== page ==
I’d go there again!
So, I’m a big fan of Tessa Dare and her delightfully funny historical romances. Thus, it was an early Christmas present to read Lord Dashwood Missed Out and return to Dare’s Spindle Cove series. As per usual with Dare, Lord Dashwood was a charming little novella made even more fun for Dare’s fans with multiple cameo appearances by her hero and heroines of the previous books in the series.
Miss Elinora Browning is traveling to Spindle Cove to give a talk about her pamphlet, Lord Ashwood Missed Out (written in a fit of rage after over-indulging in some sherry). Nora’s paper was fueled by her anger at being overlooked by George Travers, Lord Dashwood several years ago. As childhood friends Nora always felt a little more than friendly towards the young man who treated her like a sister and was crushed when he left the country after rather disastrously escorting her to the theatre in her first season. Now, Nora delights in being able to offer some comfort to other women who feel overlooked. But, Nora just might not get the chance to share her story with the ladies of Spindle Cove when she’s stranded with another traveler who, of course, turns out to be none other than Lord Dashwood himself. Unsurprisingly, Dash is not thrilled that Nora has written a scathing pamphlet about him and being stranded with her is the perfect chance for him to get his revenge (or so it seems).
For the most part, Lord Dashwood Missed Out is exactly what I expect from Dare: funny, cute, unconventional. That said, there were several weaker moments in Lord Dashwood Missed Out, like why Nora was permitted to travel unchaperoned to Spindle Cove and why Dash had such a sharp turnaround from anger to romance. For me, the novella format made this romance feel rather rushed. There were definitely some gaping holes in setup for this romance, and while it didn’t bother me overly much, I felt that this made Lord Dashwood a bit of a weaker read in comparison of other books by the author.
Logic aside, Lord Dashwood Missed Out was a charming read featuring a dreamy heroine and a hero that initially runs from the girlish, romantic notions of said heroine. Nora had her and Dash’s children’s names picked out – no pressure, though, Dash. And while Nora would like to say that she is older, wiser and in possession of a less romantic heart, it soon becomes clear that she is just as romantic as ever and entirely susceptible to Dash’s handsome self. Dash for his part, has always felt something other than brotherly for Nora, but he was young and settling down with the girl next door was not in his game plan. Adventure and travel was what Dash was looking for, but that does not mean that he ever forgot Nora. Again, logic has to interject here and question the plausibility of Dash’s long term plan (of which you will only discover by reading the novella), but if you can forget about that, Nora and Dash’s reunion is rather sweet.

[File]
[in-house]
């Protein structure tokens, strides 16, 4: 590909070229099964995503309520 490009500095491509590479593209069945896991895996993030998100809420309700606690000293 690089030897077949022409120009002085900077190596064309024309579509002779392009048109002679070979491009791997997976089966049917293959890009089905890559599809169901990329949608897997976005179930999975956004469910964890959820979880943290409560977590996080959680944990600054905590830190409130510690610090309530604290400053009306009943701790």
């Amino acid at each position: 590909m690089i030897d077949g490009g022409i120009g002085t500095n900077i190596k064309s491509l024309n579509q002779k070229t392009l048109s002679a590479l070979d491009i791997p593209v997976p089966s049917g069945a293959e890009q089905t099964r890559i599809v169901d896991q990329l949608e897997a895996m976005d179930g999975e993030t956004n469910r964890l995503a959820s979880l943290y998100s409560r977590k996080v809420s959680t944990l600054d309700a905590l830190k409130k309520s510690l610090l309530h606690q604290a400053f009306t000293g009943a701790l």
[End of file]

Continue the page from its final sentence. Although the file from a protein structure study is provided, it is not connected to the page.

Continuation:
In addition, to the romance, the second highlight to this novella is the reappearance of Spindle Cove’s finest: Rycliff, Colin, Thorne, and Griff. The addition of this quartet and their attempt at rescue of the stranded spinster added a fabulous sense of fun and confirmed that, yes, Colin is still my favourite hero with his ridiculousness and snappy one-liners. The little side story of their rescue of Nora was a delight and a great addition to the novella, especially for fans of the Spindle Cove series. Who doesn’t appreciate a quick snapshot into what happens after the happy ending?
If you’re a fan of Tessa Dare’s Spindle Cove series, Lord Dashwood Missed Out is not to be missed out on. This is another cute, fun story and gets readers prepared for Dare’s return to Spindle Cove with Charlotte Highwood’s story (due out in September 2016).
For another novella featuring the unrequited love trope, give Courtney Milan’s Unlocked a try. Milan is probably one of my favourite novella writers since she really knows how to convey a fully fleshed out story in a compressed format. Unlocked is probably my favourite novellas by Milan featuring a hero that acted very immaturely and cruelly towards the heroine and now, years later, he tries to make amends.
For another unrequited love story, Eloisa James’ Four Nights With a Duke is a must-read. Yeah, the hero is a bit of a jerk (like Dash), but he is blackmailed into marriage. I was quite impressed with James’ turned her hero’s character around. See my rave review here.